The 2017 Atlantic Hurricane Season ended November 30 as the seventh most active season covering 166 years. The season produced 17 named storms of which 10 became hurricanes, including six major hurricanes (Category 3, 4 or 5) and was also the most active season since 2005. The statistics are based on the Accumulated Cyclone Energy index, which measures the combined intensity and duration of the storms during the season and is used to classify the strength of the entire 2017 hurricane season. And it could get worse going forward. Addressing the Opening Session of the week-long 10th Comprehensive Disaster Management (CDM) Conference currently underway in New Providence, Prime Minister, Dr. the Hon. Hubert A. Minnis said various climate models suggest that damage from natural disasters have increased sharply. Such damage, the Prime Minister said, is likely to worsen, especially from flooding.
The underlying culprit — climate change as a result of global warming. “The National Wildlife Foundation in the United States notes: ‘The latest science connecting hurricanes and global warming suggests more is yet to come,’” Prime Minister Minnis said. “Professor Kerry Emmanuel of the Massachusetts Institute of Technology notes: ‘Global warming is tangibly increasing hurricane risks around the world.’ “Tropical Storms,” Prime Minister Minnis continued, “are likely to bring higher wind speeds, more precipitation, and bigger storm surge in the coming decades. “Prime Minister Minnis said Small Island Developing States (SIDS) such as The Bahamas and other low-lying, coastal countries of the Caribbean and the Pacific region, are at great risk of climate change. “We must develop new mindsets and protocols in this era of Super Storms,” Dr. Minnis told conference delegates, many of them from the Caribbean and Pacific regions in addition to their international counterparts. “We are constantly reminded that the countries in our region are located in one of the most hurricane-prone areas in the world. The risks we face threaten our fragile economies, and demand that we have in place, sound, disaster risk management systems. “We must continue to build disaster resilient communities through partnerships for resilience. As a region, we must continue to press through CARICOM, the Alliance of Small Island States (AOSIS), the United Nations and in other international fora for the promised assistance from Developed countries to help countries in our region to mitigate the effects of climate change, overwhelmingly caused by Developed countries.”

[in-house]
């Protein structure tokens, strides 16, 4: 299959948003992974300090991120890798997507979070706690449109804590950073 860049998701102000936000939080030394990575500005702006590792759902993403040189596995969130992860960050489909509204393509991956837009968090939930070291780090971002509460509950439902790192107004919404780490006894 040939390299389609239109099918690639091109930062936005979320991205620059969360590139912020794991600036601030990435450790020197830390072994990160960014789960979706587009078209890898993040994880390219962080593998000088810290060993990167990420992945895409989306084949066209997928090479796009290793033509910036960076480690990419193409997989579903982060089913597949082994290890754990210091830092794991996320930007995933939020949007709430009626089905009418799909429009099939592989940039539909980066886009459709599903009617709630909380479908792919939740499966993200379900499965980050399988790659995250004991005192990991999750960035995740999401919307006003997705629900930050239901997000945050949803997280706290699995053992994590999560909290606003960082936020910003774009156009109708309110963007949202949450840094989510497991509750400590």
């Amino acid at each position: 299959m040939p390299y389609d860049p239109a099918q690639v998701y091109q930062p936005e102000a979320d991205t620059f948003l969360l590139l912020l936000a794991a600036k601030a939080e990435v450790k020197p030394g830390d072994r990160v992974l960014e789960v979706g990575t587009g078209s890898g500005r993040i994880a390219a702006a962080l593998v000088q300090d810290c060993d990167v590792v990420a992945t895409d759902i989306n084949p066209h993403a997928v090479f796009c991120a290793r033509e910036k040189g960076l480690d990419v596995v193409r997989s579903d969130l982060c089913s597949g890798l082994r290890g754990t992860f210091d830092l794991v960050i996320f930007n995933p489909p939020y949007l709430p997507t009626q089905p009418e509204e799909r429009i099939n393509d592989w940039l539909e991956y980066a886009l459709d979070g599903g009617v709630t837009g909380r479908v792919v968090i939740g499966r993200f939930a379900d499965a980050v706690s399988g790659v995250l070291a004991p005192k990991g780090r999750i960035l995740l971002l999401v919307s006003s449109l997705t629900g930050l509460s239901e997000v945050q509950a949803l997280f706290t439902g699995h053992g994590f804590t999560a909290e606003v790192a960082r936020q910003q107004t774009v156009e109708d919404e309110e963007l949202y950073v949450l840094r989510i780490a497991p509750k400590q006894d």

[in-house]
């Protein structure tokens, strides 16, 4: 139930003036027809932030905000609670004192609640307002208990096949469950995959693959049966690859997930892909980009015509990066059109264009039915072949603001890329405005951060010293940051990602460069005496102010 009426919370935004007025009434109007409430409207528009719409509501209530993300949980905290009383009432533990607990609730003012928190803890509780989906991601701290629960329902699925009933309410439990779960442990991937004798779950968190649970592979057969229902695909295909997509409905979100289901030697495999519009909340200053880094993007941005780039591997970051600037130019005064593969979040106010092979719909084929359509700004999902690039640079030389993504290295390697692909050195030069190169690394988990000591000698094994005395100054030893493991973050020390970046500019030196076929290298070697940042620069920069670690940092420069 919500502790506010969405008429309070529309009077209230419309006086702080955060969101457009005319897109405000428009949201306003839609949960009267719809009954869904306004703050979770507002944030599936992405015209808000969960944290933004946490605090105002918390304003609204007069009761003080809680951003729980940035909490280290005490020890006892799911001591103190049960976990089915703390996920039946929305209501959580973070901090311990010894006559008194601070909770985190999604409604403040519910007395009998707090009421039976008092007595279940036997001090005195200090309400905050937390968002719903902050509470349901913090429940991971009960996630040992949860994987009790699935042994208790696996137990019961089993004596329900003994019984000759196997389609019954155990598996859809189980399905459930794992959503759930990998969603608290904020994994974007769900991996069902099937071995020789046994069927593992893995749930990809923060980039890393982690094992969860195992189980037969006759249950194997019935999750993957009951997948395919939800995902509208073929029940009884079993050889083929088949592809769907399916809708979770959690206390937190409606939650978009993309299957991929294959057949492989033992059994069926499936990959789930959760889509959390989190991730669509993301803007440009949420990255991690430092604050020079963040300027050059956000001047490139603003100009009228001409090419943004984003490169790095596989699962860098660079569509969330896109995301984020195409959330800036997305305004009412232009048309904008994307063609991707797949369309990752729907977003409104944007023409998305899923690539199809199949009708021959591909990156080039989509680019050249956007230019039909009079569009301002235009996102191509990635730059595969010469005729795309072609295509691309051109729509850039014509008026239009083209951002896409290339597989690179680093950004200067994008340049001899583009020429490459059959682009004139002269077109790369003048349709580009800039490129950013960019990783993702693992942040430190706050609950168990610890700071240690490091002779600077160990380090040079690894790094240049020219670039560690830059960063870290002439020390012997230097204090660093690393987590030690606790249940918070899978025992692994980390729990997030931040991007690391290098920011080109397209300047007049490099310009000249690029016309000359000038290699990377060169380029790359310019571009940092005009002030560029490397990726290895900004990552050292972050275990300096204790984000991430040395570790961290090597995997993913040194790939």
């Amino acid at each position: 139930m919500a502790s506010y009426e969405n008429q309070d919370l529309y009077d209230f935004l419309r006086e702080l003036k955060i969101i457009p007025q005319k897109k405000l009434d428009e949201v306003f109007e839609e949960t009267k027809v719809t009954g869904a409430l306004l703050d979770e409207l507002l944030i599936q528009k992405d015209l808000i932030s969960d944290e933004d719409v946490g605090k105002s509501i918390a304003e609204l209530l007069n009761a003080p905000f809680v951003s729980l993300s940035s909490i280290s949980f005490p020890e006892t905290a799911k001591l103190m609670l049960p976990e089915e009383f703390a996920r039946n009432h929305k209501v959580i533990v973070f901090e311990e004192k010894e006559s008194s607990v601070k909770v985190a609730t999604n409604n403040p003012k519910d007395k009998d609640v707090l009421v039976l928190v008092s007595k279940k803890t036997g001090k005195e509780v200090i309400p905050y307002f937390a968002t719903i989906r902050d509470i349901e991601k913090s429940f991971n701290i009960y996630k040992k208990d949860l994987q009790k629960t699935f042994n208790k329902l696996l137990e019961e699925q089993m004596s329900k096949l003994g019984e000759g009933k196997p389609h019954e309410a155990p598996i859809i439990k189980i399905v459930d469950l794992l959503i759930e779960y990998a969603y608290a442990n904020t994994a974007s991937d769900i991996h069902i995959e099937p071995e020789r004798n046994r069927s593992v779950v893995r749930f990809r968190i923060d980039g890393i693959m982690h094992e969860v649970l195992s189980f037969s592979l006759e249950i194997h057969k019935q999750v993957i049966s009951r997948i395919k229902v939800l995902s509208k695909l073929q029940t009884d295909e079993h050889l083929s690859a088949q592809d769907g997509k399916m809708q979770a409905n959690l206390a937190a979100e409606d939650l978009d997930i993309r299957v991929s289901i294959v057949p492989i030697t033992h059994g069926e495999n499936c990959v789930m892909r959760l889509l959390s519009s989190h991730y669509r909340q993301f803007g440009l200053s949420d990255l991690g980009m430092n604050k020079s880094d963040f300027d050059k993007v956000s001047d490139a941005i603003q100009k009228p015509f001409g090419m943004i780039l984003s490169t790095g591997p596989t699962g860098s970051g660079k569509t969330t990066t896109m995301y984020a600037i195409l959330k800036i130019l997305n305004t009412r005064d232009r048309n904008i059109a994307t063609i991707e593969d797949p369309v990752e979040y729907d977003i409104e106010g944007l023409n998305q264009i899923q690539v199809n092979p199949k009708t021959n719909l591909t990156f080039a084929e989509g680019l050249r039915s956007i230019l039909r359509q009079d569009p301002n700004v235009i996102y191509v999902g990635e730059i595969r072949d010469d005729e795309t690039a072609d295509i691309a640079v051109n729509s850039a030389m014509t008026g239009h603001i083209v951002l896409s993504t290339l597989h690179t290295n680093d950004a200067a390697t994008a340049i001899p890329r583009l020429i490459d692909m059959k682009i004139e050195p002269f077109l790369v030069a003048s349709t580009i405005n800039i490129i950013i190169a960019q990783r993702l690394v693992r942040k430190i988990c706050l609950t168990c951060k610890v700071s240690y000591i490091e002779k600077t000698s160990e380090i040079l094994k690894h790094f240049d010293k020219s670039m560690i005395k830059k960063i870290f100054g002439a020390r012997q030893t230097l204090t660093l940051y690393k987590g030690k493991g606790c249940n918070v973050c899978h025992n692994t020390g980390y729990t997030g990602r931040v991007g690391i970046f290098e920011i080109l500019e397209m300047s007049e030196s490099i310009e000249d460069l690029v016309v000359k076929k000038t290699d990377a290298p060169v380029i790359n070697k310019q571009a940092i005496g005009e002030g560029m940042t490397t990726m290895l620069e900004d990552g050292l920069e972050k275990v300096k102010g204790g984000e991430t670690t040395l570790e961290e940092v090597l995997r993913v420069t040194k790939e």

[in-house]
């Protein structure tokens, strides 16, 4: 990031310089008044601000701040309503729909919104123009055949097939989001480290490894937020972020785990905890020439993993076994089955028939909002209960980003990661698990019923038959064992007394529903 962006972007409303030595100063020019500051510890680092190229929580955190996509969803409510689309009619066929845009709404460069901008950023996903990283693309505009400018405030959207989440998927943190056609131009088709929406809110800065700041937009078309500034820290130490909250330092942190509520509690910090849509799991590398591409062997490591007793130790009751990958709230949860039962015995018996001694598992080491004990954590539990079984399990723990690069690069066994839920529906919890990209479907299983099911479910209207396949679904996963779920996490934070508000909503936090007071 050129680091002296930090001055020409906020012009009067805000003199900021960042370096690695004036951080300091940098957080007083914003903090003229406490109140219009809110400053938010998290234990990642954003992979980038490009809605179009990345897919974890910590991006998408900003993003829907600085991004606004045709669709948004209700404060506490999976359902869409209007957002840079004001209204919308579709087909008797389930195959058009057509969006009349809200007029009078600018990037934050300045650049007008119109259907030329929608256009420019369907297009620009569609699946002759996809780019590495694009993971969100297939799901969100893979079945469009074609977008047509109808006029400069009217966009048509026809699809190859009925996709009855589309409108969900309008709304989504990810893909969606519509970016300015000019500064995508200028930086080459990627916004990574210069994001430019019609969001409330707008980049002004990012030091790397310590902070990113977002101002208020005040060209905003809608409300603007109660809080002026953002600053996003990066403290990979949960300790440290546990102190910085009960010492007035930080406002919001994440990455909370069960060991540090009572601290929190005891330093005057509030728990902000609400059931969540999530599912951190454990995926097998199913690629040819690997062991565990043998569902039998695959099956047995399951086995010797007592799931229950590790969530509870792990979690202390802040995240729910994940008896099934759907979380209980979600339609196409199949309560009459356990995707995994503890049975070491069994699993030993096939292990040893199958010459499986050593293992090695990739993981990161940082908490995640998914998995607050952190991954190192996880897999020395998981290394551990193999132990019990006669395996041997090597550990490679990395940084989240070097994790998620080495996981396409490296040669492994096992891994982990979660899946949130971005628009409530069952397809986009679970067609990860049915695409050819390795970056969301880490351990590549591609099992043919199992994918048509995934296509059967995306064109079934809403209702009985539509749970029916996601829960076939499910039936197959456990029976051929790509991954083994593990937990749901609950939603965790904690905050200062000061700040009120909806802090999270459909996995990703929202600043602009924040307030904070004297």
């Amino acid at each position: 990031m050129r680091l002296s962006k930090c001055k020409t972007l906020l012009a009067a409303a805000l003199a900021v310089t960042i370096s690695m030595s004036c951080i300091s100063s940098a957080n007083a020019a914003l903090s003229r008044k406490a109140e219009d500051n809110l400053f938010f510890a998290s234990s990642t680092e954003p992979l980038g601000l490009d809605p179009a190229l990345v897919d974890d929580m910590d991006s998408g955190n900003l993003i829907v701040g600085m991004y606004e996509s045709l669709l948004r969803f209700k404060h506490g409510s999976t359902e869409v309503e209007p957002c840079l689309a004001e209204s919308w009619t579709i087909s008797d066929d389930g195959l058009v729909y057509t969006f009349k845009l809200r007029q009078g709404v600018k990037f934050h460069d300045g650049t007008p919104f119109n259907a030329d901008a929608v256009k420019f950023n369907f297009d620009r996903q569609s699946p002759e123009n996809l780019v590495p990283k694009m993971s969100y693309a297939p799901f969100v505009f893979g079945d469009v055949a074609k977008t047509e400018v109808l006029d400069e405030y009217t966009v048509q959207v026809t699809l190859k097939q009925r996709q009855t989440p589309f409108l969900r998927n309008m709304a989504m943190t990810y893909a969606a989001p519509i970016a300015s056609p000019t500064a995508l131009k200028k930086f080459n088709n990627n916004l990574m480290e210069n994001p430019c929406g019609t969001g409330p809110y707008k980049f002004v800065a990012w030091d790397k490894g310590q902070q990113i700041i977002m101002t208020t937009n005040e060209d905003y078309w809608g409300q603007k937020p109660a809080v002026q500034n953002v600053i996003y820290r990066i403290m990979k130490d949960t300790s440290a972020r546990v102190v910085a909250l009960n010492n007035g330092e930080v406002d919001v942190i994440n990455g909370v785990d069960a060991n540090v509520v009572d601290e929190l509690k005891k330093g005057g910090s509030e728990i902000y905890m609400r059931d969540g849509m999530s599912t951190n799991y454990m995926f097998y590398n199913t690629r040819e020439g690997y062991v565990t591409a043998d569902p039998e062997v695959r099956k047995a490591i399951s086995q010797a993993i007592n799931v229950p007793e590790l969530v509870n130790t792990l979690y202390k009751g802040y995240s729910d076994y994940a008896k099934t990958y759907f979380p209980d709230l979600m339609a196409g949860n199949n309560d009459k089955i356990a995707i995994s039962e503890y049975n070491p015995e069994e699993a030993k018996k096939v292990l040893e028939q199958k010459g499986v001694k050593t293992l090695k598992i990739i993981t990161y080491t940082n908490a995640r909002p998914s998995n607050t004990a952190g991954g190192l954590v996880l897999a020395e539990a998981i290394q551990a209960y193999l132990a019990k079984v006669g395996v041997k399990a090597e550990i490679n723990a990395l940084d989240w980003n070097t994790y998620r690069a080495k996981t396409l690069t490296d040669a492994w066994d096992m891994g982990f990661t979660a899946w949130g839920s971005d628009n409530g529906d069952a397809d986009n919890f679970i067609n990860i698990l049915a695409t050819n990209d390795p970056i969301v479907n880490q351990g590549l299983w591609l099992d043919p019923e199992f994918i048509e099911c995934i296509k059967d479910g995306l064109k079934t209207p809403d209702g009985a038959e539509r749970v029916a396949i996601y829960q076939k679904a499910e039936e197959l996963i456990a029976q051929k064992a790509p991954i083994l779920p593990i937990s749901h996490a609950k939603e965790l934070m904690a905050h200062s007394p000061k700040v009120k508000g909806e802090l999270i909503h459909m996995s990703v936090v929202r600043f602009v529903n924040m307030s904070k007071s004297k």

Prime Minister Minnis said as a low-lying, coastal state, The Bahamas has undertaken a number of initiatives aimed at mitigating the effects of climate change and its byproducts. “Our NEMA team has met with the CDEMA Coordinating Unit to discuss the Country Work Programme and its alignment with national goals identified in the regional CDM Strategy. “Our priorities are a mapping of vulnerable areas and community preparedness. We are building capacity in our Family islands and working to bring communities to a point where they can respond as quickly as possible in the immediate aftermath of a disaster, including logistical capacity.”